Unexpected circumstances have brought memories of my late younger brother, Rex, into my life again. He drowned a little over two years ago—and I was surprised to find how distressed I was (and remain).
I say ‘surprised’ because we weren’t close. Indeed, for much of his life he was actively hostile.
He craved to be “the head of the family” and strongly resented the fact that I had been born first.
Not something I had planned!
Since there were twelve of us siblings in all, he could have had a veritable cricket team to captain if I hadn’t been in the way. Actually, he would have had to dispose of my sister, Maxine, as well, since he was third in line—but her existence did not seem to grate on him. She was a girl, after all. Those were very different days.
His jealousy could have led to serious trouble except that I was away at boarding-school for much of the time, and when I was home on vacation, we moved in almost entirely different circles. Also, I was four years older, so I was taller, and stronger, for much of our childhood.
Then came the day when he grew taller still and decided to challenge me. He wasn’t just taller—he was fit and extremely strong.
We had a long and truly epic fight which I might well have lost except that I was a student of unarmed combat—albeit mostly learned from books. That said, I was reluctant to use it because I was quite aware of the consequences. A couple of years earlier I had thrown someone, who had taken a swing at me, over my head—and then, as he rose rather groggily, I had hit him in the throat with my extended fingers. He went blue-ish and nearly died—and thereafter I tended to stay out of fights. They were one thing in books and movies; but, in real life, it was alarmingly easy for matters to get out of hand.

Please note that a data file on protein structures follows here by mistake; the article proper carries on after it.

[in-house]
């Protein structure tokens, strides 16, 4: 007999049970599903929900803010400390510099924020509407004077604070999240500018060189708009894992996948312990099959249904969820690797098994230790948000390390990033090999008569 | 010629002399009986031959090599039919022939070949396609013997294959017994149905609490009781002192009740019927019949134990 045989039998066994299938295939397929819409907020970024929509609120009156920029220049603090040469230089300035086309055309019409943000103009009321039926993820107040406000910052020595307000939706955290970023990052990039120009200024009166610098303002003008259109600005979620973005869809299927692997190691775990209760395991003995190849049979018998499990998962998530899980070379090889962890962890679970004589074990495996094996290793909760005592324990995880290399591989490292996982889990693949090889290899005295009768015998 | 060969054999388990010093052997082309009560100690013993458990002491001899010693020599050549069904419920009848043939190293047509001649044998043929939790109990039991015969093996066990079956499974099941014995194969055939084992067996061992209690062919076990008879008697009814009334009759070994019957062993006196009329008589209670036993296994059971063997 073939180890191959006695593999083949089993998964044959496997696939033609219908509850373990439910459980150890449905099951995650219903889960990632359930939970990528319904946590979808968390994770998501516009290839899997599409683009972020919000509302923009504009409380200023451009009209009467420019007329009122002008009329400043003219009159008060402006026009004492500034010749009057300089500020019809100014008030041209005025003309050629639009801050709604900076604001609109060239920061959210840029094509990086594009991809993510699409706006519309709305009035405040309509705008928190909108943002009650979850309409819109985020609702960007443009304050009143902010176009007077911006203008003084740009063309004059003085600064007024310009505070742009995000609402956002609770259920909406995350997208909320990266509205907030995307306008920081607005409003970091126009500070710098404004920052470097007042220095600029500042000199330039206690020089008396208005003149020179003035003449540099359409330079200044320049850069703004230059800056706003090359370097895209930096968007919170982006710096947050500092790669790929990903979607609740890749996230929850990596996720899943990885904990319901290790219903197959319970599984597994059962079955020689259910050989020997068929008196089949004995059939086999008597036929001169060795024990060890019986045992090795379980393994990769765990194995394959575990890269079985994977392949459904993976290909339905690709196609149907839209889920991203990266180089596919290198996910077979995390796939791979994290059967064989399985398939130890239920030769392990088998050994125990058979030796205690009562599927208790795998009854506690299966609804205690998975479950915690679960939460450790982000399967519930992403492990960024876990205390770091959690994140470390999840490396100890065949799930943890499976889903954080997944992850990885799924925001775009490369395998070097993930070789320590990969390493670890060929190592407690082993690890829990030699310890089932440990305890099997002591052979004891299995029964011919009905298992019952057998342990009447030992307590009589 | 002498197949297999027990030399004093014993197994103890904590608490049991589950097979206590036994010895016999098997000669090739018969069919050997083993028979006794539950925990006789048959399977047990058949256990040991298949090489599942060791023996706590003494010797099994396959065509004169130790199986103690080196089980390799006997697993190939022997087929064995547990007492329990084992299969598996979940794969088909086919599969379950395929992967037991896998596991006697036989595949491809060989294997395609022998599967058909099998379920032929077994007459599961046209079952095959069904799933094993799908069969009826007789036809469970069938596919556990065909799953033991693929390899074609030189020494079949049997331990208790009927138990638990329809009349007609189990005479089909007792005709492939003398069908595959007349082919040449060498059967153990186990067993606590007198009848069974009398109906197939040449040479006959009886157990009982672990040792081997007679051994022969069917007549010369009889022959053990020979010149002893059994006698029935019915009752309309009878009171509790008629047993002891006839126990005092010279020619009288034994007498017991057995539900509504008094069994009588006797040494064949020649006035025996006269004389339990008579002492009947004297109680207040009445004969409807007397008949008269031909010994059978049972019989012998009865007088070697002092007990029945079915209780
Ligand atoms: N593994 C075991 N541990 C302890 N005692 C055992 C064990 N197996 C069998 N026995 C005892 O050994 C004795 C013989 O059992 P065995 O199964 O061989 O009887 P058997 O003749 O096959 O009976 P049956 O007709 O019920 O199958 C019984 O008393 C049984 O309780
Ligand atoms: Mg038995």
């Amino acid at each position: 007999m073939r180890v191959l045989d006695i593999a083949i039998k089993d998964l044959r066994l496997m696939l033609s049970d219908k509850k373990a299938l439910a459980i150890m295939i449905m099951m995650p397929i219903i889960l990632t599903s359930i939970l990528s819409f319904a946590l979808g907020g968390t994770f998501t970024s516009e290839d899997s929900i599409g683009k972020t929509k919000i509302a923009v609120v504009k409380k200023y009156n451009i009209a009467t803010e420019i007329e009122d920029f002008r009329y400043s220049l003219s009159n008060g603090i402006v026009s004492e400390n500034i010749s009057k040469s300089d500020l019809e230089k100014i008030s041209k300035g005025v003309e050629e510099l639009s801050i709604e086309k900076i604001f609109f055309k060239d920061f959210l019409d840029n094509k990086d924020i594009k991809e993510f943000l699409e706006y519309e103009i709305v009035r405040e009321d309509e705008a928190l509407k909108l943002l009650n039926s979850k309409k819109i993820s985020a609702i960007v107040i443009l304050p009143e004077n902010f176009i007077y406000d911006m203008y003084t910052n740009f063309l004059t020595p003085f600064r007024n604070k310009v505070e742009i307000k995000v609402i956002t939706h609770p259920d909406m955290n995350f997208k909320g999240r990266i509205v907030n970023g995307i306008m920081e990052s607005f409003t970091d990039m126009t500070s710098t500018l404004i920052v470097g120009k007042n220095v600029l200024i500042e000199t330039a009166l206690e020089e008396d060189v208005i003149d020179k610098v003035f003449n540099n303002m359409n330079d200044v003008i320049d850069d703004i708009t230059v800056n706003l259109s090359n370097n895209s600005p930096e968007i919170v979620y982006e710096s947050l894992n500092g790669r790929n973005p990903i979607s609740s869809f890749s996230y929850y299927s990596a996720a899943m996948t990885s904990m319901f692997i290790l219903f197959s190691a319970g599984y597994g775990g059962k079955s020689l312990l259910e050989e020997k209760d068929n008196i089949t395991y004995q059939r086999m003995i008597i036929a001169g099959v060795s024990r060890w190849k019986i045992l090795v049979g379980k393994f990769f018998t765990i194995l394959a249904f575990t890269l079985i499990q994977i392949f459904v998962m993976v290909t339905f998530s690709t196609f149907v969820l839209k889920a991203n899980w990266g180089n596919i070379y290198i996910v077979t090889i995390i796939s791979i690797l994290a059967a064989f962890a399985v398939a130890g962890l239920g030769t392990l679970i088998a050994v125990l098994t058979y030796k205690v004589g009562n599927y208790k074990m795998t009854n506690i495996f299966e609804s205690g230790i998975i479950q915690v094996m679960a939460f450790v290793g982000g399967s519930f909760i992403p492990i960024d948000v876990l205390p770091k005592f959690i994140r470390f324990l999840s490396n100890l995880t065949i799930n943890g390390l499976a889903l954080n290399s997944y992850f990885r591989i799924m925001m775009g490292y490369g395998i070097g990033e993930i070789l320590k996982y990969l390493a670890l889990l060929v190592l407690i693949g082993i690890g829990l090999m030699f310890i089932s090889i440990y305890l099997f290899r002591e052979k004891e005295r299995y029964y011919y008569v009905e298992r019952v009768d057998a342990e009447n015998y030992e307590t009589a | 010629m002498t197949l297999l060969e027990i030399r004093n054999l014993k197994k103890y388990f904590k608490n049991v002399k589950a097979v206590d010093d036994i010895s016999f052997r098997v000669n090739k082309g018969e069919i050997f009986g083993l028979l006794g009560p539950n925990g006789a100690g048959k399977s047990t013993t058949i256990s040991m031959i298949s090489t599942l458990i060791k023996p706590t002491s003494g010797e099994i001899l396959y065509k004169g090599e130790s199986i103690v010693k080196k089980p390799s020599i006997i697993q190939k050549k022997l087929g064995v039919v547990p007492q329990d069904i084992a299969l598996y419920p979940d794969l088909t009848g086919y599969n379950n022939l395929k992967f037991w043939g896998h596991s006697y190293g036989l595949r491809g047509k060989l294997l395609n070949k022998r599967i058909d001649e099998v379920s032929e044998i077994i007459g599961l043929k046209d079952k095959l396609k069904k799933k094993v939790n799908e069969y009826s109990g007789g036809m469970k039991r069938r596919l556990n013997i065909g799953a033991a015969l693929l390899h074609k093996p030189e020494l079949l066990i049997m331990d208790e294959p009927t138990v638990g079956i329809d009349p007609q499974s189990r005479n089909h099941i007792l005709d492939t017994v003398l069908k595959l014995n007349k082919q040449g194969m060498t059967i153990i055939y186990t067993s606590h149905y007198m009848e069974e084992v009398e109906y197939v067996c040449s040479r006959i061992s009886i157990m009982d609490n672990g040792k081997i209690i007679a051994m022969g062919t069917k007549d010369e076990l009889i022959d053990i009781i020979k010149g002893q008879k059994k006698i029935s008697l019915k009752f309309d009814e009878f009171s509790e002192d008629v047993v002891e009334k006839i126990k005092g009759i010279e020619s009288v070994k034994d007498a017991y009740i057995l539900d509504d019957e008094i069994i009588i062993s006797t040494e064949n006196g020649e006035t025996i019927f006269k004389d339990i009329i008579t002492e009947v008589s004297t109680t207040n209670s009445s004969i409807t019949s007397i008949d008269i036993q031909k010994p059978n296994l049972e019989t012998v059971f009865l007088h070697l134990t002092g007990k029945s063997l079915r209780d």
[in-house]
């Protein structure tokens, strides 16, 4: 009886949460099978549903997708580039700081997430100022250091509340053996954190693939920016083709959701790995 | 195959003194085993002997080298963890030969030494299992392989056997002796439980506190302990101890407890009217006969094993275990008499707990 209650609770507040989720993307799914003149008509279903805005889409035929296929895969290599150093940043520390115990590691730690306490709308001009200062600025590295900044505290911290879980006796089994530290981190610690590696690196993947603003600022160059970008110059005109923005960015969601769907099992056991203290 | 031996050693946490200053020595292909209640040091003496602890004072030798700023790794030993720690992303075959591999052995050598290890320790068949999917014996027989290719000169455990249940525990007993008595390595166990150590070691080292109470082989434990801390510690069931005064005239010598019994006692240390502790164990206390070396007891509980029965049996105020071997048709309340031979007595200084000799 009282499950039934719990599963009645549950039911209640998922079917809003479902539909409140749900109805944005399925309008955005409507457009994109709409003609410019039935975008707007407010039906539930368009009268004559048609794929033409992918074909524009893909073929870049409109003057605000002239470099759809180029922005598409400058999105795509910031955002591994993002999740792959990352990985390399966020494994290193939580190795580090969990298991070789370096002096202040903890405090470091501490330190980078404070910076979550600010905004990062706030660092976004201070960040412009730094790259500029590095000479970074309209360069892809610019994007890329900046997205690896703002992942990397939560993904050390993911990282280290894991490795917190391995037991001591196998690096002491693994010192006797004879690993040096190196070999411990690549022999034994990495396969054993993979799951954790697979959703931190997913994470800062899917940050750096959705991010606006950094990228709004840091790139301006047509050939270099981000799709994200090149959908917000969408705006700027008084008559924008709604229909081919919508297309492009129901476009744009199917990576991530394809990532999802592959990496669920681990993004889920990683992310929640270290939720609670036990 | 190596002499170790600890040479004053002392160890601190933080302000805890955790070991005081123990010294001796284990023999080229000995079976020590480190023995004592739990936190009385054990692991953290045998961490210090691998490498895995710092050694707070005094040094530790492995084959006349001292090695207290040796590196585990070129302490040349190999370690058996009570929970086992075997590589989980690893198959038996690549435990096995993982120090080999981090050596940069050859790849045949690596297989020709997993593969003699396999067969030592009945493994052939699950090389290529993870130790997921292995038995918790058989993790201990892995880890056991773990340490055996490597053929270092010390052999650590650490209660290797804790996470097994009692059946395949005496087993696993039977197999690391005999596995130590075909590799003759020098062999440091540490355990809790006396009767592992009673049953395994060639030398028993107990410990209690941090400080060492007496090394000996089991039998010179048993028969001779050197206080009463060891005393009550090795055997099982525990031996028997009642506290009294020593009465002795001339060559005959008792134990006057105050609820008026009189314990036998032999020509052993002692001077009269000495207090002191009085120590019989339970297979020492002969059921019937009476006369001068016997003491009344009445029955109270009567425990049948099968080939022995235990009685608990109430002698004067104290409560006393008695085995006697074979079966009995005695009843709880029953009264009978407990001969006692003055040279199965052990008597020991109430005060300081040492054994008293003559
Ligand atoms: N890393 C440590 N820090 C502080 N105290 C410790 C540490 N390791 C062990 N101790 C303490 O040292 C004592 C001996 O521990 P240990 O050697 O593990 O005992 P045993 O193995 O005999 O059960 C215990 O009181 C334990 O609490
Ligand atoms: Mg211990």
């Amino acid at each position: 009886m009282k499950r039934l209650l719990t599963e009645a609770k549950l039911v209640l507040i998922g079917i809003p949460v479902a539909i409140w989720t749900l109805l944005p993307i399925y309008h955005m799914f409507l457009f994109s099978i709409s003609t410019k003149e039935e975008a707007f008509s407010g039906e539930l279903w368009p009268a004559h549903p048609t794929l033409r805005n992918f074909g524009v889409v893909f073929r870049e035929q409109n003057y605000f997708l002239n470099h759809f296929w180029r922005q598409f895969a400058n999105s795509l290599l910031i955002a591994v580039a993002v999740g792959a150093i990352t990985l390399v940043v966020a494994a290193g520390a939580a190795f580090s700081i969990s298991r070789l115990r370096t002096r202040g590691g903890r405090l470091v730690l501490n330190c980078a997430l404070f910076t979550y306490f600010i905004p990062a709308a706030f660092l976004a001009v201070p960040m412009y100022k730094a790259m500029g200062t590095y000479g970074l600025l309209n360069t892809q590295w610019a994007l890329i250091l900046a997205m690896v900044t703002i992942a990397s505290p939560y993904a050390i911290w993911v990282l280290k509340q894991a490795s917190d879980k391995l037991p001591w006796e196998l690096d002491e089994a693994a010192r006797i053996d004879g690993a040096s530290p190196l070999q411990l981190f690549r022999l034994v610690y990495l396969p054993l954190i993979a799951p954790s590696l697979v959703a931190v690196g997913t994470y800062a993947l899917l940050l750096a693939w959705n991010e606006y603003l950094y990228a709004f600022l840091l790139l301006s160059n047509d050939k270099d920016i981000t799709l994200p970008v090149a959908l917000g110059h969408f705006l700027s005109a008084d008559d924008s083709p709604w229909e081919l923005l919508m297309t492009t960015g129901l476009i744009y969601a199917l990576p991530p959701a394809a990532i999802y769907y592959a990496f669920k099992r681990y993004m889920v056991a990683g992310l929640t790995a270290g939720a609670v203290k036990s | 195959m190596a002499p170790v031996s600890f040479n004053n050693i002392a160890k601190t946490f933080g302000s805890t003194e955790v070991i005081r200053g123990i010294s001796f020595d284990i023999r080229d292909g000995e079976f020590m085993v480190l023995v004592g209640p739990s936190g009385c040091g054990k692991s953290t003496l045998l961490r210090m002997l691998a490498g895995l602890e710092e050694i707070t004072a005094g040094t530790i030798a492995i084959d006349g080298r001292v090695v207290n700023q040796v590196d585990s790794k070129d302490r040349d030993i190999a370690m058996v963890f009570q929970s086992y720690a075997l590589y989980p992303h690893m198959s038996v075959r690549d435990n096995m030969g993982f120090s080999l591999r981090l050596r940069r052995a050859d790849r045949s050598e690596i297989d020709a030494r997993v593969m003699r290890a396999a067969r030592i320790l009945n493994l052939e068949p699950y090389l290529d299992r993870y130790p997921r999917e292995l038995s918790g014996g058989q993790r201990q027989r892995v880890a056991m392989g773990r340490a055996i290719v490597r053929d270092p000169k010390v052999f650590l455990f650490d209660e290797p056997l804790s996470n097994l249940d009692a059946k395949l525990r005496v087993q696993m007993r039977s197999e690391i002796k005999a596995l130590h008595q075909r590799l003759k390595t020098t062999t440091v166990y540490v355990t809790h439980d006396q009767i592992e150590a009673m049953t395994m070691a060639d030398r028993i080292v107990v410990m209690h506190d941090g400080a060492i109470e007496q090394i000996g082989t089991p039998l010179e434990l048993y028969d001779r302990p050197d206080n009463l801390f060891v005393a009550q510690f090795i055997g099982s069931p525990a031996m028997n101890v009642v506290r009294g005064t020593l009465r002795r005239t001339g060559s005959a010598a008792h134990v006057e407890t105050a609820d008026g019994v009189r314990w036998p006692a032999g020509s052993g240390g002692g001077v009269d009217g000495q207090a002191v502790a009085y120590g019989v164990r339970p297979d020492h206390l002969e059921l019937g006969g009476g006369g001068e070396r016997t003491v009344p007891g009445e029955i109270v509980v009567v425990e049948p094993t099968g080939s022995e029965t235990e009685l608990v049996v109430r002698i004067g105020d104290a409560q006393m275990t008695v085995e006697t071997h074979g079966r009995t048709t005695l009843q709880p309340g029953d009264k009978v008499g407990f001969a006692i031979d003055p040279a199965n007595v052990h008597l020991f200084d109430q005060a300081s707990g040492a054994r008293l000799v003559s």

In this case, I had had little choice in the matter, and finally resorted to a blow—not in the Marquis of Queensbury boxing rules--which both ended that fight, and left Rex sufficiently wary not to try for a re-match. I was much relieved, because he kept on growing, and would probably have beaten me next time.
Also, we had smashed a valuable Hogarth print as we rammed each other against the corridor walls in the course of our fight, and I didn’t fancy encountering the wrath of my stepfather if we broke a second one. He, my much loved step-father, Alfred, had been furious. Not only had the print been an original, but so had the frame and glass. It was irreplaceable.
Rex could be surly, vindictive, and violent to the point of being dangerous—but he could also be utterly charming; and, by all accounts could be a very good friend—and when he was in form, could be excellent company. In fact, despite the bad blood between us, there were good times too.
After he died, I was berated by a good friend of his—Hilary Conde Mark (see photo) whom I had never met (sad to say)—for not writing a tribute to Rex.
I explained that it had been a year of death as far I was concerned—a series of people I was close to had died—and I just hadn’t felt up to it. She apologized with considerably grace, and talked about how she had met Rex and that she had become something of a confidant over the years—though she had never been a lover.